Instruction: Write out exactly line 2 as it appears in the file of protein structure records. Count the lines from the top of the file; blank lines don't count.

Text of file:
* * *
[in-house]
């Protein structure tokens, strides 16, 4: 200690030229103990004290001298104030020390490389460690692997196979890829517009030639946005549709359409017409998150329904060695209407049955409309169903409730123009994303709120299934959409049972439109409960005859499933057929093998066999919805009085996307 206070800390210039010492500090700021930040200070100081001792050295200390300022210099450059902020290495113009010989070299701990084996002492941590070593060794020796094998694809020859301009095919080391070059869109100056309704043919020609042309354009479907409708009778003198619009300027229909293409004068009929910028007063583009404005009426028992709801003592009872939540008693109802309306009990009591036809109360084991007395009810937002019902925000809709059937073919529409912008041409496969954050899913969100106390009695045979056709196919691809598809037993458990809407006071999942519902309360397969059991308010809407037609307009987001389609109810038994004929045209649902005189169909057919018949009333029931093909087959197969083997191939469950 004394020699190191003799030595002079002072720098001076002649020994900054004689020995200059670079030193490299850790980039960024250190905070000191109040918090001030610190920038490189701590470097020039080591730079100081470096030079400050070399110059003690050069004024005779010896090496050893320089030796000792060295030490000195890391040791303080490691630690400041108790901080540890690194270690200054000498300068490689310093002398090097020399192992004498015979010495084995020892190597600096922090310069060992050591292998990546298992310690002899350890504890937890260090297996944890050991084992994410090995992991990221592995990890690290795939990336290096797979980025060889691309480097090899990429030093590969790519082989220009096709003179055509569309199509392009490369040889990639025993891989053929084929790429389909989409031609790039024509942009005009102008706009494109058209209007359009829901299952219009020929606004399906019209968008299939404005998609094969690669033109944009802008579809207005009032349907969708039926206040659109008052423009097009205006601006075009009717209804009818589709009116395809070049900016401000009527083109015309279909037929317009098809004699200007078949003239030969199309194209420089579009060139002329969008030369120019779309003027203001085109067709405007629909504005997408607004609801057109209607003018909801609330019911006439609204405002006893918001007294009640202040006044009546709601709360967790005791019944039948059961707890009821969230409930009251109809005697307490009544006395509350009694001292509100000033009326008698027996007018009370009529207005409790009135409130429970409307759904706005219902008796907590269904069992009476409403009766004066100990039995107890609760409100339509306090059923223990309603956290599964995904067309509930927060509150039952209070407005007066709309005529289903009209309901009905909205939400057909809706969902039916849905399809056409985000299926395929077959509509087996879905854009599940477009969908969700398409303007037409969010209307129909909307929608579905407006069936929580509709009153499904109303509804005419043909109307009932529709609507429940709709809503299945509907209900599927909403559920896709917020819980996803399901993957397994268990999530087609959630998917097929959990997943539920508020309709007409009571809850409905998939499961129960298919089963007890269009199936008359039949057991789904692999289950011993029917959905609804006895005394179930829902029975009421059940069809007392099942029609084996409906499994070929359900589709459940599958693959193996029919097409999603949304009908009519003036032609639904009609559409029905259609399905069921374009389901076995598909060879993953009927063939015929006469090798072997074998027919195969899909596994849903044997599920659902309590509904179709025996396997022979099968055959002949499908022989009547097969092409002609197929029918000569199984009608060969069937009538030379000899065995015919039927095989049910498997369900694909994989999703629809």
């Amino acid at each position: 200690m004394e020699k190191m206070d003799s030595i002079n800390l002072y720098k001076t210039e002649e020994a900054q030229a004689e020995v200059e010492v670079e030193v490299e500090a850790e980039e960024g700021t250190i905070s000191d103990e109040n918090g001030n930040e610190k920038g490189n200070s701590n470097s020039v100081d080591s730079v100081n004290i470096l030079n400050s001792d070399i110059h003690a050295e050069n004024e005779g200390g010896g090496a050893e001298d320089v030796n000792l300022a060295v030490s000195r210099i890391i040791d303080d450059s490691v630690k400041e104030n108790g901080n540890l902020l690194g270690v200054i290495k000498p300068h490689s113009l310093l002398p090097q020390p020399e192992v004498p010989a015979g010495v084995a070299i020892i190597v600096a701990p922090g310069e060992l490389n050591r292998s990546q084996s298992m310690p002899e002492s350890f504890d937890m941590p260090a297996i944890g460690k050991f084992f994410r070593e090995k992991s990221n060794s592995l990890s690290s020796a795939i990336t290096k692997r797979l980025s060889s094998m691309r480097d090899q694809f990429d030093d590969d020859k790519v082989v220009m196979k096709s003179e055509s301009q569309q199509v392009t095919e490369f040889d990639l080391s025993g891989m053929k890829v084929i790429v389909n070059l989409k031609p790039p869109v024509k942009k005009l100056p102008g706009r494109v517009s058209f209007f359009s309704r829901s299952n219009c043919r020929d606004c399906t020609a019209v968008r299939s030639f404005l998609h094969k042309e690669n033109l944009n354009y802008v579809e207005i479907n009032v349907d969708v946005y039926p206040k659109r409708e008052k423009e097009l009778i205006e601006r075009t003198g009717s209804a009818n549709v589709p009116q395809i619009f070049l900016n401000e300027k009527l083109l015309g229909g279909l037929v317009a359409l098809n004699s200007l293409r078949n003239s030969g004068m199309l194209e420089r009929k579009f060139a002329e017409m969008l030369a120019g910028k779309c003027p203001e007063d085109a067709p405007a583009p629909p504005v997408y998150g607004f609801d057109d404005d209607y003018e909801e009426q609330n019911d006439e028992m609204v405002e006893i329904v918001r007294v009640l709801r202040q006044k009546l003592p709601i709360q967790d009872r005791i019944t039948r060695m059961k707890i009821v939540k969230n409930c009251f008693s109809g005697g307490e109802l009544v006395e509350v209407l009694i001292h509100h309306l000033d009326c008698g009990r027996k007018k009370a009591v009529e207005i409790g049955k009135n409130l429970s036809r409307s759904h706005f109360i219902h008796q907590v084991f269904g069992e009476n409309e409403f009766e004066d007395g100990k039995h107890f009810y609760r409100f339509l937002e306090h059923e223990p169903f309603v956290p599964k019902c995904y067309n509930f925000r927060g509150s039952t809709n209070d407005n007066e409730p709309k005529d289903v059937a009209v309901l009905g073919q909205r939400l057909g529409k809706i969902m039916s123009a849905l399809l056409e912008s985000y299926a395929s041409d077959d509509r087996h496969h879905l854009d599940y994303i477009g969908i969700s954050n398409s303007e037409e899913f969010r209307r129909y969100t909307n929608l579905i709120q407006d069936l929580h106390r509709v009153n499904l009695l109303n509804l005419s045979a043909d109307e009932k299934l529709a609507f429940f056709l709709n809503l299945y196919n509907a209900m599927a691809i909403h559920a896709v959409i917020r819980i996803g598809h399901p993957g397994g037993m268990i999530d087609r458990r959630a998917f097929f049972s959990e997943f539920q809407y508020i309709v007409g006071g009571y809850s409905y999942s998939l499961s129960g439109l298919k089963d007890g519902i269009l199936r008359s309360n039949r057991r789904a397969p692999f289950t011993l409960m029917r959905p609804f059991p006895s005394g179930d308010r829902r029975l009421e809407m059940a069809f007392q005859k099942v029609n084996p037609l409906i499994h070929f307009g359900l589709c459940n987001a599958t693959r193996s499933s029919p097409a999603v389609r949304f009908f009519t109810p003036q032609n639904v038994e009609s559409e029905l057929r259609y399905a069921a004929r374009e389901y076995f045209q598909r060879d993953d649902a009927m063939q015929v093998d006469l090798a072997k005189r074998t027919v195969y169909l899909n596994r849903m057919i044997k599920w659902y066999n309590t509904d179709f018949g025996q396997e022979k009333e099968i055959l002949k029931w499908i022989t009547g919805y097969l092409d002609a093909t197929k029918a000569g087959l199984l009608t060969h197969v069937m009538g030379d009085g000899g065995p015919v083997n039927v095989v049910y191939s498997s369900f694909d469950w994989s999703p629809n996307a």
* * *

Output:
């Protein structure tokens, strides 16, 4: 200690030229103990004290001298104030020390490389460690692997196979890829517009030639946005549709359409017409998150329904060695209407049955409309169903409730123009994303709120299934959409049972439109409960005859499933057929093998066999919805009085996307 206070800390210039010492500090700021930040200070100081001792050295200390300022210099450059902020290495113009010989070299701990084996002492941590070593060794020796094998694809020859301009095919080391070059869109100056309704043919020609042309354009479907409708009778003198619009300027229909293409004068009929910028007063583009404005009426028992709801003592009872939540008693109802309306009990009591036809109360084991007395009810937002019902925000809709059937073919529409912008041409496969954050899913969100106390009695045979056709196919691809598809037993458990809407006071999942519902309360397969059991308010809407037609307009987001389609109810038994004929045209649902005189169909057919018949009333029931093909087959197969083997191939469950 004394020699190191003799030595002079002072720098001076002649020994900054004689020995200059670079030193490299850790980039960024250190905070000191109040918090001030610190920038490189701590470097020039080591730079100081470096030079400050070399110059003690050069004024005779010896090496050893320089030796000792060295030490000195890391040791303080490691630690400041108790901080540890690194270690200054000498300068490689310093002398090097020399192992004498015979010495084995020892190597600096922090310069060992050591292998990546298992310690002899350890504890937890260090297996944890050991084992994410090995992991990221592995990890690290795939990336290096797979980025060889691309480097090899990429030093590969790519082989220009096709003179055509569309199509392009490369040889990639025993891989053929084929790429389909989409031609790039024509942009005009102008706009494109058209209007359009829901299952219009020929606004399906019209968008299939404005998609094969690669033109944009802008579809207005009032349907969708039926206040659109008052423009097009205006601006075009009717209804009818589709009116395809070049900016401000009527083109015309279909037929317009098809004699200007078949003239030969199309194209420089579009060139002329969008030369120019779309003027203001085109067709405007629909504005997408607004609801057109209607003018909801609330019911006439609204405002006893918001007294009640202040006044009546709601709360967790005791019944039948059961707890009821969230409930009251109809005697307490009544006395509350009694001292509100000033009326008698027996007018009370009529207005409790009135409130429970409307759904706005219902008796907590269904069992009476409403009766004066100990039995107890609760409100339509306090059923223990309603956290599964995904067309509930927060509150039952209070407005007066709309005529289903009209309901009905909205939400057909809706969902039916849905399809056409985000299926395929077959509509087996879905854009599940477009969908969700398409303007037409969010209307129909909307929608579905407006069936929580509709009153499904109303509804005419043909109307009932529709609507429940709709809503299945509907209900599927909403559920896709917020819980996803399901993957397994268990999530087609959630998917097929959990997943539920508020309709007409009571809850409905998939499961129960298919089963007890269009199936008359039949057991789904692999289950011993029917959905609804006895005394179930829902029975009421059940069809007392099942029609084996409906499994070929359900589709459940599958693959193996029919097409999603949304009908009519003036032609639904009609559409029905259609399905069921374009389901076995598909060879993953009927063939015929006469090798072997074998027919195969899909596994849903044997599920659902309590509904179709025996396997022979099968055959002949499908022989009547097969092409002609197929029918000569199984009608060969069937009538030379000899065995015919039927095989049910498997369900694909994989999703629809």